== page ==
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  • October 5, 2010 at 2:30 pm
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    I can’t quite figure out the resentment over this one fee. We’ve written many checks over the years for field trips to cover transportation. Can you imagine how irritating it would be if the coaches asked for a check every week during the season to pay for that week’s buses, and if you didn’t pay, your child couldn’t attend practice or go to a meet? That would be insane.

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  • October 5, 2010 at 2:39 pm
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    UP and HPISD must be running well because our biggest complaints are about how beautiful our town is and a $250 athletic fee. Every town and school district should be so lucky.

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  • October 5, 2010 at 2:49 pm
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    Didn’t Nixon suggest that it was time for Woodward and Bernstein to “move on?” : )

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  • October 5, 2010 at 3:04 pm
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    LOL, Charles…good one! Laurie, maybe I’m reading your comments wrong, but I don’t think Merritt has “resentment” about paying this fee, nor is she complaining about life in our great community; she just had questions as to what this fee actually covered. I had ’em, too. While I assumed it was all kosher, it’s nice to have gotten the breakdown from Helen Williams. Asking questions shouldn’t tar the asker as being petulant, a pot-stirrer or “not a team player”, in my humble opinion.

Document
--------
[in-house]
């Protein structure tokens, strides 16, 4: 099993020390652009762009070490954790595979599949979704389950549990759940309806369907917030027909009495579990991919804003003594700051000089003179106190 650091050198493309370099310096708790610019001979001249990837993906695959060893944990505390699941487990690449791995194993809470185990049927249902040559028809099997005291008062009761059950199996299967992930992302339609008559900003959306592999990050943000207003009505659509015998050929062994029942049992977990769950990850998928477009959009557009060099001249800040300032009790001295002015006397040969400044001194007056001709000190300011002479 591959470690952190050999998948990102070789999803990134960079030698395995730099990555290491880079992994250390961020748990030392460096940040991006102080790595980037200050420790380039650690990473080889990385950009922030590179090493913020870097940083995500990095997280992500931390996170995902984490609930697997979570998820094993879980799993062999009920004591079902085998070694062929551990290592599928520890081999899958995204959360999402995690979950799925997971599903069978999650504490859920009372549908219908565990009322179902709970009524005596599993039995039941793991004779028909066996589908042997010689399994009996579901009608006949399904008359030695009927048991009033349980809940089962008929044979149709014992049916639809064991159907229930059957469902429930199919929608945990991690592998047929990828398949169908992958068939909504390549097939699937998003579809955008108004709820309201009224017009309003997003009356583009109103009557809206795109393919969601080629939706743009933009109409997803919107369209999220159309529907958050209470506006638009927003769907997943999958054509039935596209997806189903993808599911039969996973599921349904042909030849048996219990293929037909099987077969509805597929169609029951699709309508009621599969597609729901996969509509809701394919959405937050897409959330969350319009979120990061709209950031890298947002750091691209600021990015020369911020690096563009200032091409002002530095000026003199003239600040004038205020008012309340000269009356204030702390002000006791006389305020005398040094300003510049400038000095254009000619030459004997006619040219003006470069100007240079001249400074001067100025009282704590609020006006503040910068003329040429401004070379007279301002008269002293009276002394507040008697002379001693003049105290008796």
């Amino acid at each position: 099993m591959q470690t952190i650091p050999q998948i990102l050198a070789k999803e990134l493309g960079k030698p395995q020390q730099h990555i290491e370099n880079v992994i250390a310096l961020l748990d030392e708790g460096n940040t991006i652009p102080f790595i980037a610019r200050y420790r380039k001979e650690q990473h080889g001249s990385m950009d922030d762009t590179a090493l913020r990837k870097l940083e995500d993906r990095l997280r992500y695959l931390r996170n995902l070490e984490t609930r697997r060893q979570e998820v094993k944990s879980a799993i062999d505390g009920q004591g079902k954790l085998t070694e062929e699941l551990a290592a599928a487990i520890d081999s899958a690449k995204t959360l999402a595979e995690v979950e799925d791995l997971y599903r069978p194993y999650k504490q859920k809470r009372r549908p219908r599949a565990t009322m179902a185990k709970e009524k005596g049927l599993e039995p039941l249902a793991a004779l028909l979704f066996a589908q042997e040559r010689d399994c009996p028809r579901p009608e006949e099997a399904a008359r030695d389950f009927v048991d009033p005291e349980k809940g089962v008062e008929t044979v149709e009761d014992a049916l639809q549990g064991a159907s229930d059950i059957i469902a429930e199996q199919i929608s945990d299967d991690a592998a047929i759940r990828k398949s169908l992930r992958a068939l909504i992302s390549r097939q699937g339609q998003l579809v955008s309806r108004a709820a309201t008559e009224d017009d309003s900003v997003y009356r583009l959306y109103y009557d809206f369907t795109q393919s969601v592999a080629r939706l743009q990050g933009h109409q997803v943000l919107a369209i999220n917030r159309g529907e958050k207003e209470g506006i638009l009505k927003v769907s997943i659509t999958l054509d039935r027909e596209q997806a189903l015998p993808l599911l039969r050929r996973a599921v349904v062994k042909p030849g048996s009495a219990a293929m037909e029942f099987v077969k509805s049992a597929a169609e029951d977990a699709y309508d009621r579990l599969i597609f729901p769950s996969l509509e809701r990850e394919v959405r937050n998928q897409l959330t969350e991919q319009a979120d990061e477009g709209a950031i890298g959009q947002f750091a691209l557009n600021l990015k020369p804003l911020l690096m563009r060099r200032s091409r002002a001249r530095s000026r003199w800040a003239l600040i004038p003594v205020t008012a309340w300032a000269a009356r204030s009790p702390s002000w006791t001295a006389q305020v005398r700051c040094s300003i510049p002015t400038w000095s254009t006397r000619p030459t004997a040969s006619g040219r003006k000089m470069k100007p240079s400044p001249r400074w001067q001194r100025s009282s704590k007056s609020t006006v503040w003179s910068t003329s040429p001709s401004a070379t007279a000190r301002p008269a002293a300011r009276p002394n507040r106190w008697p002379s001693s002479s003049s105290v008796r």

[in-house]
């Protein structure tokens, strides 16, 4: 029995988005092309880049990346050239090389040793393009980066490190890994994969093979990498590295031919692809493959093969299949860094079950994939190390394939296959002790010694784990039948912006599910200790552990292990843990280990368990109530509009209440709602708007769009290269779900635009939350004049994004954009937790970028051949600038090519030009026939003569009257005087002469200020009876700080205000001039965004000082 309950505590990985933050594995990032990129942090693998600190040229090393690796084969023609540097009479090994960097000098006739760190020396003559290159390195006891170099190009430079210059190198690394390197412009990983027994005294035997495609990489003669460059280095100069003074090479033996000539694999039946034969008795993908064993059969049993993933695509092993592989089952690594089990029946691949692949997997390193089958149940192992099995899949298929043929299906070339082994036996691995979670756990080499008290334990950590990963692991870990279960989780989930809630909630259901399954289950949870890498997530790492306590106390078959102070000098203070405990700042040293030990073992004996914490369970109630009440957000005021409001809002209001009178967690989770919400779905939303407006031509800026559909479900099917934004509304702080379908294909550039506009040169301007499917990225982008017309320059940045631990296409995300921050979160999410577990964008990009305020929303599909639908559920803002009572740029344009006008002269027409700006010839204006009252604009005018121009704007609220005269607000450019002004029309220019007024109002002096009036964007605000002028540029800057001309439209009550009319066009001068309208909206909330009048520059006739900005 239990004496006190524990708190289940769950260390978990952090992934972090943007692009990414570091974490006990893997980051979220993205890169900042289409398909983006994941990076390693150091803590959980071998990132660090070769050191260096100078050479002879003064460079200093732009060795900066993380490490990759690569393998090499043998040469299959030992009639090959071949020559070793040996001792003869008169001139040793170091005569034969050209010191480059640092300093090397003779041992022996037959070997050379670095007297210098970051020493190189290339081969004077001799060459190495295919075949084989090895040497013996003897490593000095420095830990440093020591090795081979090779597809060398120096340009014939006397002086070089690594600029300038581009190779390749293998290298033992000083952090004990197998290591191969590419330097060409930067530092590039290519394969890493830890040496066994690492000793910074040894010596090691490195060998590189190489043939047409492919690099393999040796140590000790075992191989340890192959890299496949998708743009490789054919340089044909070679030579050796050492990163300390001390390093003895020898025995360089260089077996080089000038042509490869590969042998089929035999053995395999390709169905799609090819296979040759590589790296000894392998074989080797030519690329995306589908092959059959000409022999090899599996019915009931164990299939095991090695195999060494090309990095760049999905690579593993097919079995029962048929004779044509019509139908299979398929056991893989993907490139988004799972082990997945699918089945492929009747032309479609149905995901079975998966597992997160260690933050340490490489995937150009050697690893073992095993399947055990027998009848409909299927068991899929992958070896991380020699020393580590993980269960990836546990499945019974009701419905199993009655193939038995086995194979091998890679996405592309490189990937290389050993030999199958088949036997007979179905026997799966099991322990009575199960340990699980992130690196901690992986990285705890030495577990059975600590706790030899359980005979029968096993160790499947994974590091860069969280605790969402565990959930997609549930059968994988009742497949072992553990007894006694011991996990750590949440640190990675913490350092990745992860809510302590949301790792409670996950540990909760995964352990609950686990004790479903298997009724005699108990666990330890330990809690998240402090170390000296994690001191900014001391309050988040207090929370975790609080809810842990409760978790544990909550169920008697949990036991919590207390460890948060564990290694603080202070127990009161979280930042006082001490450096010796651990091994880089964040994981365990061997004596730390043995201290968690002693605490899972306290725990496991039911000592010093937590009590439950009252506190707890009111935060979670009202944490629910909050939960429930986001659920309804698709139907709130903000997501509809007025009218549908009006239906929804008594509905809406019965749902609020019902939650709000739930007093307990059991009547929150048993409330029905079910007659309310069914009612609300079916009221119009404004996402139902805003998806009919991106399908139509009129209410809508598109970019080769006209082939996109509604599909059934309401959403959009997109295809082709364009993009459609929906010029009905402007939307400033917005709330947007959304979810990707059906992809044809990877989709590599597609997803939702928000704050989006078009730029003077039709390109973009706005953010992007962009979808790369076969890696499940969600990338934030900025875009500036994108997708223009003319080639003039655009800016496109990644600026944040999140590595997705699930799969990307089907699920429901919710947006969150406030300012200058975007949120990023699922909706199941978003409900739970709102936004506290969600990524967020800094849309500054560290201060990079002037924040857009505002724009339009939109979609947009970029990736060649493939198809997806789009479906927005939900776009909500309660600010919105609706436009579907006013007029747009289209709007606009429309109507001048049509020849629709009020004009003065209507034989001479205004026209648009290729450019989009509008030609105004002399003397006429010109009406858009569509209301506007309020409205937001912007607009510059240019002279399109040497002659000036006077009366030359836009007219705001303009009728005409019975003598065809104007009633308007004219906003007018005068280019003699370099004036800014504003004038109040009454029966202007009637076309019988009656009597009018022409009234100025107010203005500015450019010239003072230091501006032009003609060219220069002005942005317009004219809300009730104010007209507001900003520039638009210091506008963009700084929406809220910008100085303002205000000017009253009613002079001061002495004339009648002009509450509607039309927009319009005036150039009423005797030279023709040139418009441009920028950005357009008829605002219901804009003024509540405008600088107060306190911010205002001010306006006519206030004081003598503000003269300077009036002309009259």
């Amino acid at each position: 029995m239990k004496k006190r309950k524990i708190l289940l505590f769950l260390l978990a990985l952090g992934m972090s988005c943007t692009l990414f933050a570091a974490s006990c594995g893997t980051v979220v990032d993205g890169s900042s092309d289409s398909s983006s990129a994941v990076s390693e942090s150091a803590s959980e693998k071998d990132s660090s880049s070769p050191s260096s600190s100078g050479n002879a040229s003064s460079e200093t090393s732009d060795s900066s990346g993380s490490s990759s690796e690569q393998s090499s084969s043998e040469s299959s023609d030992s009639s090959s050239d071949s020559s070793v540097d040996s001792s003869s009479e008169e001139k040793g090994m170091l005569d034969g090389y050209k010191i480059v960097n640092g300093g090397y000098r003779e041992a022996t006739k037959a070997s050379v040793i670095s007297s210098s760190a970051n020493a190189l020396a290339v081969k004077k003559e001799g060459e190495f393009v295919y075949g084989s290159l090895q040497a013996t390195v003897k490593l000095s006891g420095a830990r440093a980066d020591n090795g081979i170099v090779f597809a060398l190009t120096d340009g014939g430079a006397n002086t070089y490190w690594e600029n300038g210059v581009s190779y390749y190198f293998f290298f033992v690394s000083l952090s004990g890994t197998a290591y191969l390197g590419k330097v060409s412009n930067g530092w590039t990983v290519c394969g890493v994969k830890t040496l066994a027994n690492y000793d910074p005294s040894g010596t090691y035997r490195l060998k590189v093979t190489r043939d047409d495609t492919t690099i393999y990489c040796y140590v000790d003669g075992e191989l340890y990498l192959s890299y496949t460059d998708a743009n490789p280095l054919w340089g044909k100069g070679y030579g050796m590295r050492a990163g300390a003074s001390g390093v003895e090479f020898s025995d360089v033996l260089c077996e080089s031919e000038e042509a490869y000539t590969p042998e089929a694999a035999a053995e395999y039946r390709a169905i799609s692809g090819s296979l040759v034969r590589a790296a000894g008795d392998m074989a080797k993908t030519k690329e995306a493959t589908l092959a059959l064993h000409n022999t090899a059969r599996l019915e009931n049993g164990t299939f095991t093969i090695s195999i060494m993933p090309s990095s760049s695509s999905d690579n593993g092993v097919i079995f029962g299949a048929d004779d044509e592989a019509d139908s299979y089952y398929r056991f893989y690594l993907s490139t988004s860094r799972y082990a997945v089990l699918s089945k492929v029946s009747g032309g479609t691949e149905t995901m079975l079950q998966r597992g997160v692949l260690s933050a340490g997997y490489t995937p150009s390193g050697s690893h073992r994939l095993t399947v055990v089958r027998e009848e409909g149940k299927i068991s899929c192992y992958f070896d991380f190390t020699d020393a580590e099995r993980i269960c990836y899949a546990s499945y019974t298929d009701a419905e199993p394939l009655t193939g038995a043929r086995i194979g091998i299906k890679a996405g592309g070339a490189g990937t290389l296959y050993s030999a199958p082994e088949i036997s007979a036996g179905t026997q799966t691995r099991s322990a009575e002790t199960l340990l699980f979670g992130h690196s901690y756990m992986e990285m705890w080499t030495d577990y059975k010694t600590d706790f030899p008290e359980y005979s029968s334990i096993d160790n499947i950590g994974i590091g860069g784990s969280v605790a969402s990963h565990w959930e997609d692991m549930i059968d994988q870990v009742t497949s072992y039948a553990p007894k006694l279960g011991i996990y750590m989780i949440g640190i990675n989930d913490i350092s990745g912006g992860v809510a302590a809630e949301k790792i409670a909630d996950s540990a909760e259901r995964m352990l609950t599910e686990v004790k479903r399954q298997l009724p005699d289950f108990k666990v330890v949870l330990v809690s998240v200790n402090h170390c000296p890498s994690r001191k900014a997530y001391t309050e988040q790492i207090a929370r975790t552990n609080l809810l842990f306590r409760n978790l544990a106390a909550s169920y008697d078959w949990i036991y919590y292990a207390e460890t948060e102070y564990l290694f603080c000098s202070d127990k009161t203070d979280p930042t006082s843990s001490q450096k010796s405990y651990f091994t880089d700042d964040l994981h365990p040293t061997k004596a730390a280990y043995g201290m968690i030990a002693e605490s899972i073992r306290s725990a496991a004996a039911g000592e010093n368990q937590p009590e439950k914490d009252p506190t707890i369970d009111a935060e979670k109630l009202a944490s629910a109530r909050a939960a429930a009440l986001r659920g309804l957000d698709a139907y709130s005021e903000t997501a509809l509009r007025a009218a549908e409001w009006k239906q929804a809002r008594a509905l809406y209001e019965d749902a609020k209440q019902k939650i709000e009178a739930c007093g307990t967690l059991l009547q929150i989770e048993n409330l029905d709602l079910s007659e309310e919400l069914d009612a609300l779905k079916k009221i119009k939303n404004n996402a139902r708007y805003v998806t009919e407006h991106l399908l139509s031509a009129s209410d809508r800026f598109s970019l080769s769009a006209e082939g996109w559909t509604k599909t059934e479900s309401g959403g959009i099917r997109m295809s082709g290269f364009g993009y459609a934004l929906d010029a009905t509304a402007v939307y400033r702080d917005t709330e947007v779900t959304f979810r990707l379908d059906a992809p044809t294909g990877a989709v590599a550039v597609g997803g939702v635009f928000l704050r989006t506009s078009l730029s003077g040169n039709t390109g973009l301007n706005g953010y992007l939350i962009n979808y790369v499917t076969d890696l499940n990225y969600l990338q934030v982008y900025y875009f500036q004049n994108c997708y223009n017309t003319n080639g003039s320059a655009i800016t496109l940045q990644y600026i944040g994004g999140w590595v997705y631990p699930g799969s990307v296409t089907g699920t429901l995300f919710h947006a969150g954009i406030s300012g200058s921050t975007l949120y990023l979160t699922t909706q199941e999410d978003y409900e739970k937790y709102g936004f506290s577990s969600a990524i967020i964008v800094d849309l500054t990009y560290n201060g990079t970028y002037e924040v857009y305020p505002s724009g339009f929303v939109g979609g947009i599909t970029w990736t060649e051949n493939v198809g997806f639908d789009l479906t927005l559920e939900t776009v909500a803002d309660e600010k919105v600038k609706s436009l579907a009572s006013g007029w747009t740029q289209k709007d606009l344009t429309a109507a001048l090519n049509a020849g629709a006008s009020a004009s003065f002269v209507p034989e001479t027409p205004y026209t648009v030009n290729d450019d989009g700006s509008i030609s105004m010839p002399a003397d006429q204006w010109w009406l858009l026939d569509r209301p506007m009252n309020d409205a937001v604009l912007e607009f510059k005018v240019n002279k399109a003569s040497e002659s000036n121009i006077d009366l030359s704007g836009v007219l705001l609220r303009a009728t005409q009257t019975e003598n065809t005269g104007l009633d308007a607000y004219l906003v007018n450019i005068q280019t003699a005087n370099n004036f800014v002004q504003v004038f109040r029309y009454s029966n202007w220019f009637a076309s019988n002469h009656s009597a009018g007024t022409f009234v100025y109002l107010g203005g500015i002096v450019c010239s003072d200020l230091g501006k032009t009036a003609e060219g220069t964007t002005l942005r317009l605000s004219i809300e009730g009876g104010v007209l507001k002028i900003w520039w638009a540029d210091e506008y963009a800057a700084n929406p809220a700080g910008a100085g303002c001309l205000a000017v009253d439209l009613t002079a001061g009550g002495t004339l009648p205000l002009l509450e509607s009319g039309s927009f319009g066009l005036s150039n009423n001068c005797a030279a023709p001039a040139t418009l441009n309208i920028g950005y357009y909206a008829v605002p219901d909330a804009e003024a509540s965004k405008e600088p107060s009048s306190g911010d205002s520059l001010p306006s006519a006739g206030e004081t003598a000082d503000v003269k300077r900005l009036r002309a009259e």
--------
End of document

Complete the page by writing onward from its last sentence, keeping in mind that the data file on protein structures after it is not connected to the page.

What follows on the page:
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  • October 5, 2010 at 3:18 pm
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    To be clear, I have no problem with the ACE fee, or paying it if my child participates in a sport. I get it. I am not worked up about it at all.

    But I also believe that someone has the right to understand where it goes. Calling it “voluntary” really isn’t true, since it’s the only way that your child can play a sport (excepting a hardship fee waiver).

    Why are people so sensitive about someone asking a question? Charles, I love the reference.

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  • October 5, 2010 at 3:44 pm
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    Merritt – If you really want to ask hard questions, try and find out where the $72.7 million in recapture out of the HPISD budget goes – now that’s something I am interested in.

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  • October 5, 2010 at 3:50 pm
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    @B
    I think Merritt was pretty clear about what she finds confusing about the fee breakdown. Why does it cost HPISD more to transport athletes, provide refreshments, purchase awards, etc. than it costs other districts?

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  • October 5, 2010 at 4:17 pm
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    As Oscar Wilde once said, “A cynic is a man who knows the price of everything but the value of nothing.” So Merrit, look through your reports and I hope that you come across the itemized line that account for the experiences and friendships kids gain through participation in these athletic programs. It seems that you question these fees without remembering why you and other live in this area. If you want to pay less, then perhaps you should consider moving a few miles southeast; and as your fees decline so will your child’s experiences because the schools in those areas do not spend money on the things that allow your child to have the opportunities they have here. Being a part of something larger then themselves is what Highland Park Athletics provides for kids. And please let these people do their job, without interruptions from a parent who thinks they can do it better.

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  • October 5, 2010 at 4:19 pm